determine that there is no failure of switch if the electric device-side voltage is equal to or higher than a failure determination threshold.



[0079] A fourth example is the switch failure diagnosis device according to the first example, wherein

the switch terminal voltage detector includes an electric device-side voltage detector portion and an electric storage device-side voltage detector portion, the electric device-side voltage detector portion being configured to output an electric device-side voltage detection signal corresponding to an electric device-side voltage that is a voltage between the electric device and the switches, the electric storage device-side voltage detector portion being configured to output an electric storage device-side voltage detection signal corresponding to an electric storage device-side voltage that is a terminal voltage of the electric storage device, and

the controller is configured to determine whether at least one of the switches has a failure based on a difference between the electric device-side detection signal and the electric storage device-side detection signal.



[0080] A fifth example is the switch failure diagnosis device according to any one of the first four examples, wherein

the controller is configured to

halt the input of the open instruction signal to the switches without inputting the open instruction signal to an N+1th switch if at least one of the switches is determined to have a failure; and

select the N+1th switch and input the open instruction signal to the N+1th switch if no failure of switches is determined,

where N refers to a positive integer equal to or larger than 1.



[0081] A sixth example is the switch failure diagnosis device according to any one of the first five examples, wherein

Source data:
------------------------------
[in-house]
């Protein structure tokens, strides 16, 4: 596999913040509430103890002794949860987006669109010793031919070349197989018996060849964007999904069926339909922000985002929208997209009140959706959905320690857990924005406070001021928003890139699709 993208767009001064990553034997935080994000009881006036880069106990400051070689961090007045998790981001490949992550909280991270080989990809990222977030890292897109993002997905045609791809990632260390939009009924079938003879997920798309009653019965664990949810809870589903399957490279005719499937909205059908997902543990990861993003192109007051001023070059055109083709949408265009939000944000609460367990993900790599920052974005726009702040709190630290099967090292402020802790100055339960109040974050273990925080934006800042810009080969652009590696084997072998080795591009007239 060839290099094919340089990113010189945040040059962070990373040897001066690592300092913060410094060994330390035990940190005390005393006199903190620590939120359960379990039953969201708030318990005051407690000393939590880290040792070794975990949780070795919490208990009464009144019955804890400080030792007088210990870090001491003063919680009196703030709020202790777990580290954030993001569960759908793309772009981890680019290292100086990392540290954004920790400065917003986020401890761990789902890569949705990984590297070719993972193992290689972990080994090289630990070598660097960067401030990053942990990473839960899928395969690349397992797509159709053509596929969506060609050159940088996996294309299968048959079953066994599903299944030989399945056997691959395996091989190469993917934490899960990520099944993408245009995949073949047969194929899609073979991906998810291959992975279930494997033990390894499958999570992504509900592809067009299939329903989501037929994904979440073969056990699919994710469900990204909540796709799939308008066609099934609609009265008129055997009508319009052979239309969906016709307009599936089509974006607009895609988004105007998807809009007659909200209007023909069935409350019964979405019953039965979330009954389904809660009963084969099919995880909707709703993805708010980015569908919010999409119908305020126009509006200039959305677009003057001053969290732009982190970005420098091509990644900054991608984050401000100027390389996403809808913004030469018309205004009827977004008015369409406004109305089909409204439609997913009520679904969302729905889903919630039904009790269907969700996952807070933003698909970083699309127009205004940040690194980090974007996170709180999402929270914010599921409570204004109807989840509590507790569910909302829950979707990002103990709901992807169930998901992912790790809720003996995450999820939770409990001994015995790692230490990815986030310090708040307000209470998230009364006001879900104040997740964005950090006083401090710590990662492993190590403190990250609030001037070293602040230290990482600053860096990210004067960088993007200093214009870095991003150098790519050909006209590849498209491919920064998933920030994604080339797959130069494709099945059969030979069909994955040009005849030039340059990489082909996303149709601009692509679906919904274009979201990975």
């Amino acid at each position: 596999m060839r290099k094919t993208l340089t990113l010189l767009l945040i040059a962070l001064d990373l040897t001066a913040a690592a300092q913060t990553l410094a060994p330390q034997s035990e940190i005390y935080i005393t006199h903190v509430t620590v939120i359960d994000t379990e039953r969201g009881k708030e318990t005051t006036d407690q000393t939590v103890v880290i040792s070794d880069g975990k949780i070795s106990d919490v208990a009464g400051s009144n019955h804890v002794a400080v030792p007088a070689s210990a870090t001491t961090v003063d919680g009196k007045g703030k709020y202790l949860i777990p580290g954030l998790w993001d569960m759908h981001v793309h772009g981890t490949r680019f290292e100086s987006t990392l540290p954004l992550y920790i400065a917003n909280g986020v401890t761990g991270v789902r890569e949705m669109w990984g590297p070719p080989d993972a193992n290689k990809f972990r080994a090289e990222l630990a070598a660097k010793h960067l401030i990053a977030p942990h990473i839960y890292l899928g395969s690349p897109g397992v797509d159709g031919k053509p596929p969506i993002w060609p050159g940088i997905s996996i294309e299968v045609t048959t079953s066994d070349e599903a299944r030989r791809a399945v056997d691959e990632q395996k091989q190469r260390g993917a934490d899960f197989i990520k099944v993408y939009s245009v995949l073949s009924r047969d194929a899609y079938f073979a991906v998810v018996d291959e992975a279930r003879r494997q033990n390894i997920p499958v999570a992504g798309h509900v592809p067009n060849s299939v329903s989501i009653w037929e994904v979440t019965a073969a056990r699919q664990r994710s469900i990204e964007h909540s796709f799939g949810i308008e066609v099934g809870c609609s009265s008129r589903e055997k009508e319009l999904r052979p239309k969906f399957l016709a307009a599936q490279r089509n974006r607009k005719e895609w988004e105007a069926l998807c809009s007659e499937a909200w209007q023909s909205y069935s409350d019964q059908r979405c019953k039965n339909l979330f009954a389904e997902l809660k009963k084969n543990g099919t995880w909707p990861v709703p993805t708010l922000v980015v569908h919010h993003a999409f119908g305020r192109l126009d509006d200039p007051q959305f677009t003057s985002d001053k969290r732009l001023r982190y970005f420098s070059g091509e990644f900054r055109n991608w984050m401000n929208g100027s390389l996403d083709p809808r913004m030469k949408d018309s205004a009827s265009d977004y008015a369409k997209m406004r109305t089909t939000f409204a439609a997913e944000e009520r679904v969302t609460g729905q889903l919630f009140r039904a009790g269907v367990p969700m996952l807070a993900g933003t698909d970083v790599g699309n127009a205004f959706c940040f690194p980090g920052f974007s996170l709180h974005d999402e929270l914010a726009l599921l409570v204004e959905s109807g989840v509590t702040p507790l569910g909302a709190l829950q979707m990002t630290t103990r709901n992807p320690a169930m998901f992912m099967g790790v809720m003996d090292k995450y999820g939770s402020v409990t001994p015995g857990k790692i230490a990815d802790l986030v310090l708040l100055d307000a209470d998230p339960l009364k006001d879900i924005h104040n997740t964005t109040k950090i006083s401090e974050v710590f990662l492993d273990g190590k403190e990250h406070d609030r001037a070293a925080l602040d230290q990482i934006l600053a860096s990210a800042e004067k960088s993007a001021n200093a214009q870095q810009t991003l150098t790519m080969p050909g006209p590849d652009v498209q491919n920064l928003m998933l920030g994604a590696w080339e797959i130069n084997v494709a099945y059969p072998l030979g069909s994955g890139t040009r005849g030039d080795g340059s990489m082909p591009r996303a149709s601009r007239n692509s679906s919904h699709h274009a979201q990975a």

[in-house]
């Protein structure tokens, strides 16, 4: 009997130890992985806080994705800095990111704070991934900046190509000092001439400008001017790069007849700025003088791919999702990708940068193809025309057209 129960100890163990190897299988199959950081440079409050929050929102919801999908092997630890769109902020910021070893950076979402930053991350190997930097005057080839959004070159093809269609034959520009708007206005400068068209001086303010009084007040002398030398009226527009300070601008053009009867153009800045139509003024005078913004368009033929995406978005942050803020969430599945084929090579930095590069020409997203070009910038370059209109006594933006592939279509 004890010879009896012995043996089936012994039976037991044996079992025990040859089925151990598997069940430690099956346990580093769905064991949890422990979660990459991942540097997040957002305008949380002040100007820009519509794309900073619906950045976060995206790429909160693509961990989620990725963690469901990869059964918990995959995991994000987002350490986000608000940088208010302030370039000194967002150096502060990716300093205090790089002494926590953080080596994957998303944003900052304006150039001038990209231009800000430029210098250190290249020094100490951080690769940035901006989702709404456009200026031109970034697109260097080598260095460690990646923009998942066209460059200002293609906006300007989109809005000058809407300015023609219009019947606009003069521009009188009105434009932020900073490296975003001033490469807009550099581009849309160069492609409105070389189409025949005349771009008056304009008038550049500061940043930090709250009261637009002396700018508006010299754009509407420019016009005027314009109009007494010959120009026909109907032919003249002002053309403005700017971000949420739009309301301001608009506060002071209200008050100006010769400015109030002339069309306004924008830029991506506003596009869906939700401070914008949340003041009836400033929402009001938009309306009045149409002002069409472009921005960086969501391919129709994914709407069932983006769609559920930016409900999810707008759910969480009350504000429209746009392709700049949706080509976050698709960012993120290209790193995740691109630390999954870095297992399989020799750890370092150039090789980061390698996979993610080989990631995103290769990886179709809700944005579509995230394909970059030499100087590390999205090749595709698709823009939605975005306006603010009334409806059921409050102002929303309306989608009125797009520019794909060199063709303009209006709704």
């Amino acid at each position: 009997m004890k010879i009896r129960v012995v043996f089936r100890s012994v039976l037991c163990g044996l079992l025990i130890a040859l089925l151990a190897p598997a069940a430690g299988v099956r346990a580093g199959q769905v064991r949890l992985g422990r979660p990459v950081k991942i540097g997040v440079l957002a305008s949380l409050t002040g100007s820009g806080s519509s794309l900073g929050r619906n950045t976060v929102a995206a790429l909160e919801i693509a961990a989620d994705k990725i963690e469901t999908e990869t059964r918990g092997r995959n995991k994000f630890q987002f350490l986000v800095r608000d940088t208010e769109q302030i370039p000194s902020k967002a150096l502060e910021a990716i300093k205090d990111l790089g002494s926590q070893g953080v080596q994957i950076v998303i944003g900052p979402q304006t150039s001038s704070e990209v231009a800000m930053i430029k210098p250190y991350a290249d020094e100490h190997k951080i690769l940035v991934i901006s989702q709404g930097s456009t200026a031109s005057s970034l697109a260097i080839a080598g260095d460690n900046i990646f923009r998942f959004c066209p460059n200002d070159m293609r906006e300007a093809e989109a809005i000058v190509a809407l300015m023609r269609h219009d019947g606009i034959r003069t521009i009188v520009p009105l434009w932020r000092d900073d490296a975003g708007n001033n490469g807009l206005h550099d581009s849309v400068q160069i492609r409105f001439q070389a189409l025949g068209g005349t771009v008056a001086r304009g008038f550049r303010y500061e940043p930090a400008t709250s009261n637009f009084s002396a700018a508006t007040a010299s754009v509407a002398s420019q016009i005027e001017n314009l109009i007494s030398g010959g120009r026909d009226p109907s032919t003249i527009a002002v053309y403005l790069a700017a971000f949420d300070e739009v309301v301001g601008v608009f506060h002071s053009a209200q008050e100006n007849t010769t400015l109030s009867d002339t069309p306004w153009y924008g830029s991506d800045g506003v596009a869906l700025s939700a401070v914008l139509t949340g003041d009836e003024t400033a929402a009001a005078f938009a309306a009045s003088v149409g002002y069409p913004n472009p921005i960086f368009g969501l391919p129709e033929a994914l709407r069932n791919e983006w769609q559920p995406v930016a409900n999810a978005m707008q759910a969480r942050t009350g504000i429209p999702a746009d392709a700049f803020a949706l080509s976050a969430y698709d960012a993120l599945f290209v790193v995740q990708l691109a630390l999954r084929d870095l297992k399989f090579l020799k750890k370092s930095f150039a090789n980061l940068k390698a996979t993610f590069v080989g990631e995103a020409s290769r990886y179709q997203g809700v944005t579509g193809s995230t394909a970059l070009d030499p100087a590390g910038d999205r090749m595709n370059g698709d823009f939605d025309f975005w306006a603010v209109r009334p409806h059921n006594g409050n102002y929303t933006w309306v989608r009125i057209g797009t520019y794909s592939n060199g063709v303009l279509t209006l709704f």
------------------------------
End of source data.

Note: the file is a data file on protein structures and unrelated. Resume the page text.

the controller is further configured to:

determine whether a continue condition is satisfied; and

repeat the selecting of the switches and the inputting of the open instruction signal from the first switch if the continue condition is determined as not satisfied during the inputs of the open instruction signals to the switches.



[0082] A seventh example is the switch failure diagnosis device according to any one of the first six examples, wherein

the current path comprises a plurality of current paths provided with the plurality of switches, respectively,

the plurality of current paths comprises common connection points on an upstream side of the switches and on a downstream side of the switches, respectively, and

the current paths have substantially the same resistance.



[0083] An eighth example is an electric storage apparatus comprising:

an electric storage device; and

the switch failure diagnosis device according to any one of the first seven examples.




Claims

1. A switch failure diagnosis device for using in a current path between an electric device and an electric storage device, the switch failure diagnosis device comprising:

a plurality of switches connected parallel to each other in the current path between the electric device and the electric storage device;

a switch terminal voltage detector configured to output a switch terminal voltage detection signal corresponding to a voltage across the switches; and

a controller configured to:

select the switches at different time in sequence and input an open instruction signal to each switch at the time when the switch is selected; and

determine, based on the switch terminal voltage detection signal output while the open instruction signal is given, that at least one of the switches has a failure if the detected voltage is in a failure determination range.


 
2. The switch failure diagnosis device according to claim 1, wherein
the controller is further configured to:

determine whether the electric device is in an energized state or a non-energized state;